Putting my family members under undue glare of the limelight is not something that I would be willing to entertain. I guess I will be suspicious about the reporters motive for asking prying questions about family, even if they are nicely and positively coined. I would rather their privacy is maintained, except where they were to choose otherwise.

Issues bordering on sexuality are not topics that I am likely to dabble into either. Oh yes! such hot topics sells the news, but, no thank you! I won’t be your next meal ticket!

I think that the excessive push of sexual boundaries and Mores in today’s world is part of the dysfunction that we are experiencing. Nothing seems to be private anymore! Individual sexual proclivities should be kept personal and not for public consumption. Sometimes, in the bid to say so much and show our fierceness, we hurt ourselves and others.

I am also not sure that I would be willing to discuss my future plans in any details. I like to hold some of my thoughts to my chest, knowing the fact that my tomorrow’s don’t lie in my hands. It leaves me feeling strange, as if I am putting the cart before the horse.

I guess I can pretty much talk about everything else including some dirty secrets in my garden! Who doesn’t have any secrets?

Sometimes, some secrets are even better kept open. That way, they loose their sting and the power to hurt the secret holder.

© Jacqueline Oby-Ikocha

In response to The Daily Post prompt Trick Questions.

A Pulitzer-winning reporter is writing an in-depth piece — about you. What are the three questions you really hope she doesn’t ask you?

Soothing, Still Healing Waters….

I get to be a Patron or should I say a Matron Saint? You don’t say!

What an honour! I would like to be the Matron Saint of the Healing Waters!

It would be a glorious opportunity to serve Christ and my Saintly powers will be synonymous with healing of all ailments which is the bane of mankind; in all its forms and ramifications.

I need no unnecessary fanfare or dodgy attention of business men who will try to peddle stuff in my saintly name.

There will be no hocus-pocus, quackery or questionable required acts involved. Just effective healing in the soothing, still pristine waters for those who seek me out.

It would be sufficient reward to see faces etched in smiles from the healing and regained health of suffering souls (and of course, no dropping of garbage in my pristine waters please).

I have seen enough homes and hearts pierced with wedges of cancer and the likes; mine included!

Now that would indeed be a dream 🙂

© Jacqueline Oby-Ikocha

In response to The Daily Post prompt TRUE SAINT

In 300 years, if you were to be named the patron saint of X, what would you like X to be? Places, activities, objects — all are fair game.

Tints of Poignant Flavour….

Flavourful life

Flavours come in coloured tints,
Likewise emotions leave imprints,

They leave taste of euphoric dopamine,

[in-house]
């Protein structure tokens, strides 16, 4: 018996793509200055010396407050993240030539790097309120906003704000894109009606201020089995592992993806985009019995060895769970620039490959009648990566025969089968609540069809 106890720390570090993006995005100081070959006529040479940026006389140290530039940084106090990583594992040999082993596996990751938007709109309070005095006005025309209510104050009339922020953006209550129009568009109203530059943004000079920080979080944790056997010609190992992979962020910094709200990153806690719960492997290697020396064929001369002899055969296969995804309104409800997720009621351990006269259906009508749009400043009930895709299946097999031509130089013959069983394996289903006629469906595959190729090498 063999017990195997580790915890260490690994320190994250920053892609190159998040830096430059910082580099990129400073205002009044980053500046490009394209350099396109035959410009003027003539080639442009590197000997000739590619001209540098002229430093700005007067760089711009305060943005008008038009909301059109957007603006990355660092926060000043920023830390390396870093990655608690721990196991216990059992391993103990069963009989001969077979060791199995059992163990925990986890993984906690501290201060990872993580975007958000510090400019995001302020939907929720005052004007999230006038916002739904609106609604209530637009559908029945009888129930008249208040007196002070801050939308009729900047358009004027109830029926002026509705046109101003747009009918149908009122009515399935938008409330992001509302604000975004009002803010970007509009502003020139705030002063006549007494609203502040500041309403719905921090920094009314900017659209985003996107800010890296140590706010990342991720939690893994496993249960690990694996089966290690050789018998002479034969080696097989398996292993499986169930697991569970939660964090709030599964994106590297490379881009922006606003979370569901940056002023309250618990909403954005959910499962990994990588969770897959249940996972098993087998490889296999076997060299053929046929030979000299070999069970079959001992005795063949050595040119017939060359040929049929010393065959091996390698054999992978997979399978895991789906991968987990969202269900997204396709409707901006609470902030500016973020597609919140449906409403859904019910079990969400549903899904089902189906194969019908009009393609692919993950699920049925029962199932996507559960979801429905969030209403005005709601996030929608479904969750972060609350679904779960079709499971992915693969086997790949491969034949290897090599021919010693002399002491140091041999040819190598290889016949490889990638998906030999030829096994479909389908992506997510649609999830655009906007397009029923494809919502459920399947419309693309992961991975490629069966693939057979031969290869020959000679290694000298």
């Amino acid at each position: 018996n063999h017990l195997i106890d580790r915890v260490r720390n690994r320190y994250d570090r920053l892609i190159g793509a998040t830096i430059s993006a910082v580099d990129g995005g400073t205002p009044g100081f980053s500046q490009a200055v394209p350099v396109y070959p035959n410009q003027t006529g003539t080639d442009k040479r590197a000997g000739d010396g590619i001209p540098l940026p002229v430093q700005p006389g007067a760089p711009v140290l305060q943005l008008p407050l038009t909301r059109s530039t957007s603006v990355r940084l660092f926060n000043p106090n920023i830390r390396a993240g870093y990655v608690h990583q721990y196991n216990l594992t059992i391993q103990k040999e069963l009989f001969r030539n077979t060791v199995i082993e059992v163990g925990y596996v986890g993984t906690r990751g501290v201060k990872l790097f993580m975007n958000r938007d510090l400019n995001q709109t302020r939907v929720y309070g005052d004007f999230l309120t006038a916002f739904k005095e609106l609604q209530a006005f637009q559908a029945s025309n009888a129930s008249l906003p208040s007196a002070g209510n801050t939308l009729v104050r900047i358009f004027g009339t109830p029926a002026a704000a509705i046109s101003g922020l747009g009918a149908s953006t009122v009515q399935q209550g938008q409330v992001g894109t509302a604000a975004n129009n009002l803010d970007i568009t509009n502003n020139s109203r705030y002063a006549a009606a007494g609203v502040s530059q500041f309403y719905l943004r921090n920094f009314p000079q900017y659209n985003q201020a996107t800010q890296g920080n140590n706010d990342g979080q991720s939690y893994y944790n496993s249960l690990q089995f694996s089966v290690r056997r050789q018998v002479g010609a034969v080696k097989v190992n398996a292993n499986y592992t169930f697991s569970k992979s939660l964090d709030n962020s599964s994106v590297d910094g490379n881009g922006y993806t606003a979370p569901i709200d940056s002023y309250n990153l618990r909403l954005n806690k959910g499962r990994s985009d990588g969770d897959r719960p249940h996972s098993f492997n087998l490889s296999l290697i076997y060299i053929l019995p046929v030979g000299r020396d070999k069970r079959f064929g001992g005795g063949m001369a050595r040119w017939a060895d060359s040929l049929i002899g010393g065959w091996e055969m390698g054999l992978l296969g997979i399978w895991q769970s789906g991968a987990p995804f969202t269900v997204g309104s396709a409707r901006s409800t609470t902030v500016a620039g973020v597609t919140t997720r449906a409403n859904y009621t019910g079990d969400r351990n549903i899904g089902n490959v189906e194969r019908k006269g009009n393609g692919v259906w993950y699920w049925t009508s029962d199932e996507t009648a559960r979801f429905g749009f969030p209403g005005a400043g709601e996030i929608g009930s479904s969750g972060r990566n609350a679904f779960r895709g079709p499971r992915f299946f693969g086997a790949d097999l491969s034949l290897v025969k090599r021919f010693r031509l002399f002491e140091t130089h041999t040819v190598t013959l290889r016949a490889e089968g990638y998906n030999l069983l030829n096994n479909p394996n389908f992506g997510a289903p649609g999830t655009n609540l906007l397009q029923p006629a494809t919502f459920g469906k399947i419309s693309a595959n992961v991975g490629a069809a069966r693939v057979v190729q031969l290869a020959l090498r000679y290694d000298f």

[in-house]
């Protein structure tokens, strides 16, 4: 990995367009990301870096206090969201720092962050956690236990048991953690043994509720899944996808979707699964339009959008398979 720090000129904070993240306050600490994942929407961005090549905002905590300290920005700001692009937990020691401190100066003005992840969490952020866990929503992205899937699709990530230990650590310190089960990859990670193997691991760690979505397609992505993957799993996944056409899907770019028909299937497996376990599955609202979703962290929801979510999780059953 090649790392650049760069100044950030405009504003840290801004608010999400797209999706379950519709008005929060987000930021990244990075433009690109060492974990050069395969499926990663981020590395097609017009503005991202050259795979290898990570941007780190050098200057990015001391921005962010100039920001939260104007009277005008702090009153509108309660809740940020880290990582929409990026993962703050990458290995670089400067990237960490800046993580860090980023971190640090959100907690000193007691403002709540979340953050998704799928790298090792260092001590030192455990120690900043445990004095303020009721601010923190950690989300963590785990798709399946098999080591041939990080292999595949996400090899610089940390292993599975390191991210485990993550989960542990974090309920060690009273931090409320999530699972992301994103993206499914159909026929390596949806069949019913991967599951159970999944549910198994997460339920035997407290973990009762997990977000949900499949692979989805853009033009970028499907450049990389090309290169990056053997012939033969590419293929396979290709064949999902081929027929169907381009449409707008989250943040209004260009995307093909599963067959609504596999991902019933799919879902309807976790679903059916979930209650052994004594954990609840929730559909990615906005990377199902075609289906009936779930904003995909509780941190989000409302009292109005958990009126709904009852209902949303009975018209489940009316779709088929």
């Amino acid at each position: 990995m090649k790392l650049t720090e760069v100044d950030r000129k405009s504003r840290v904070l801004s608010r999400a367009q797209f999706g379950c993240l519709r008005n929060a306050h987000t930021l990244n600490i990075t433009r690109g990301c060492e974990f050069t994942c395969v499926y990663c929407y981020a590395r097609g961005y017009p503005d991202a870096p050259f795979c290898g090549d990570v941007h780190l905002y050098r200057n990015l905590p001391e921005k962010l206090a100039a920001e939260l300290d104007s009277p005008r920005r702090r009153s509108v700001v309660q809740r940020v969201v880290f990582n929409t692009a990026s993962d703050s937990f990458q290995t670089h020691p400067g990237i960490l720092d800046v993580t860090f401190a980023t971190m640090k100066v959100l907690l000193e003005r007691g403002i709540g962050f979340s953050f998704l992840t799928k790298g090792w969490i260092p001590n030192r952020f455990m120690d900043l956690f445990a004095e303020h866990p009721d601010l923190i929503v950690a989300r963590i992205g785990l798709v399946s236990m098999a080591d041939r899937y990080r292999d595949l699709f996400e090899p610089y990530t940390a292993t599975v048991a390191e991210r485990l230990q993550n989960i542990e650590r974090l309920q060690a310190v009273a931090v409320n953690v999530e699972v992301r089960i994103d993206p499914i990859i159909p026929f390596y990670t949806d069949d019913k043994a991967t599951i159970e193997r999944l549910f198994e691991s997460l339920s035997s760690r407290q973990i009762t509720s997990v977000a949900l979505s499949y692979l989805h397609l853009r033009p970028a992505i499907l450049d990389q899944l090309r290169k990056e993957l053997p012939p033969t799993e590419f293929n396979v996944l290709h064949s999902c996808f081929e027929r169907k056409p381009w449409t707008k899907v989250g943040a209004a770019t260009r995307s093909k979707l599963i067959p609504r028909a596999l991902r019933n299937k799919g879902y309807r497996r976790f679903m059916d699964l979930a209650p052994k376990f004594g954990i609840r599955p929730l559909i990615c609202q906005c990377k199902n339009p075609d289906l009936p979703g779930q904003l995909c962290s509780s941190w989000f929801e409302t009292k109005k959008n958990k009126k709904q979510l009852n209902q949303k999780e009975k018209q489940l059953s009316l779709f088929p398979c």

Especially then, when you were mine,

They leave a taste of not so bright,
When everything is just not right,

A dash of joy, of peace, of faith, of hope and patience too!
A pinch of pain, of aches, of sorrow, of fear and trouble too!

With a tint of colour, each lives in our minds,
Always willing to leave something behind,

Of love that died or went away; it leaves a flavour mound,
A poignant taste of things all gone and never to be found!

You left our lives with quite a bang!
You left us behind with a lot of pangs!

© Jacqueline Oby-Ikocha

Miss you dad! Happy birthday. Its 2 years on, since you left!

In fulfillment of Writing 201 Poetry – Day 8: Flavor, Elegy, Enumeratio

Hiding…..a Short story

https://flashfictionforaspiringwriters.files.wordpress.com/2015/10/wpid-photo-20151005074310397.jpg

Patting the blonde wig, she stares at her face in the gaudy mirror.

This would be her last night, yet she feels uneasy. Is it the anticipated move? Maybe! She thinks.

She is tired of moving. From one horse-shoe town to the next. One harshly lit stage to the other. How many wigs? How many stages? How many towns? How many names? She had lost count! Sometimes, her days start as Rita and ends as Melinda, or Mirabelle, Belinda, Katerina, Chloe and even Zoe!

Young Luc now asks questions.

“This will be the last time my love, she promises.” Finally, she has enough money to start allover in a sleepy town, with a new identity and new things away from stage lights.

The introductory act wraps up. Her cue is next.

Her crooning voice belts out heartrending tunes of a broken heart. The crowd soaks it in.

Her eyes wander nonchalantly across faces. His sizzling gaze hits her. Her pitch warbles to a halt!

Staring in wide-eyed disbelief, like a deer caught in bright lights, its her Nemesis and his goons.

© Jacqueline Oby-Ikocha

In response to prompt photo from The Storytellers Abode for Flash Fiction For Aspiring Writers. Thank you Etol and Priceless Joy for providing this platform.

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That Butter Yellow Coloured House….

Grundig